The 2013 Maclean’s University Rankings asked some of Canada’s most successful writers, politicians and scientists what they wish they’d known in university. Their answers are perfect additions to our First Year Survivor blog. Here, David Dodge, former Governor of the Bank of Canada and Chancellor of Queen’s University, looks back on his days in university.
I graduated with a B.A. in economics from Queen’s University and later a Ph.D. in economics from Princeton University. It was a very exciting time: neither of my parents had been to university, and I was going down the highway from Toronto to Kingston. I thought I was going to do mathematics and chemistry but I ended up studying economics. Out of high school you know some things, you don’t know others. At that time at Queen’s—it is fair to say it is the same now—you had to take a pretty broad range of things in first year. I took economics. It was relevant to the world, whereas seeing OHs run around the page in organic chemistry didn’t seem quite so exciting.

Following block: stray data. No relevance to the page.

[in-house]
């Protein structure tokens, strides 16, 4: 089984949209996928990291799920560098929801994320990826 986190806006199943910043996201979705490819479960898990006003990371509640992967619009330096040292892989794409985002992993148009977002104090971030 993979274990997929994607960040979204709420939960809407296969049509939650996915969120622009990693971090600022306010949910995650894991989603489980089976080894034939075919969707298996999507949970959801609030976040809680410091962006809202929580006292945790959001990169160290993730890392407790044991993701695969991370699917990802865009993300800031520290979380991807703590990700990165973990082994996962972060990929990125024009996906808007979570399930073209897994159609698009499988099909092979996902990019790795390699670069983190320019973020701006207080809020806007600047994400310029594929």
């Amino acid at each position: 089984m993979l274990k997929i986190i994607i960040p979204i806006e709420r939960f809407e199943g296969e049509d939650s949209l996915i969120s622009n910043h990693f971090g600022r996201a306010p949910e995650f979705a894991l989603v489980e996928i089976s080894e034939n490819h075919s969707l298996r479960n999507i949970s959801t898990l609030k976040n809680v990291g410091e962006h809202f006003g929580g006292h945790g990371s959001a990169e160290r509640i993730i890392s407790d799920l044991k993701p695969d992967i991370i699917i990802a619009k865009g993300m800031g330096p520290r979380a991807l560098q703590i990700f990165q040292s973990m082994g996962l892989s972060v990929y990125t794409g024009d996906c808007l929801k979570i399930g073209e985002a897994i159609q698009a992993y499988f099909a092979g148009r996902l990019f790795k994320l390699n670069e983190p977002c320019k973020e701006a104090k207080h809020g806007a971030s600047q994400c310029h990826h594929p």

University for me was a formative period. I was lucky enough to be able to live away from home. You learn a lot about yourself and about the world when you are out of the environment in which you have been comfortable. There is a tremendous advantage, I think, to going away to university. Queen’s had an advantage too in that you were in a relatively small town—Kingston. I lived in residence and you got to meet different folks.
I was in the Naval Reserve Officer Training program. It wasn’t like a job but it took six to seven hours a week. I worked on the student newspaper too. We had ancient Underwood typewriters and the paper was still produced on hot type downtown. That was quite an experience.
As told to Julie Smyth
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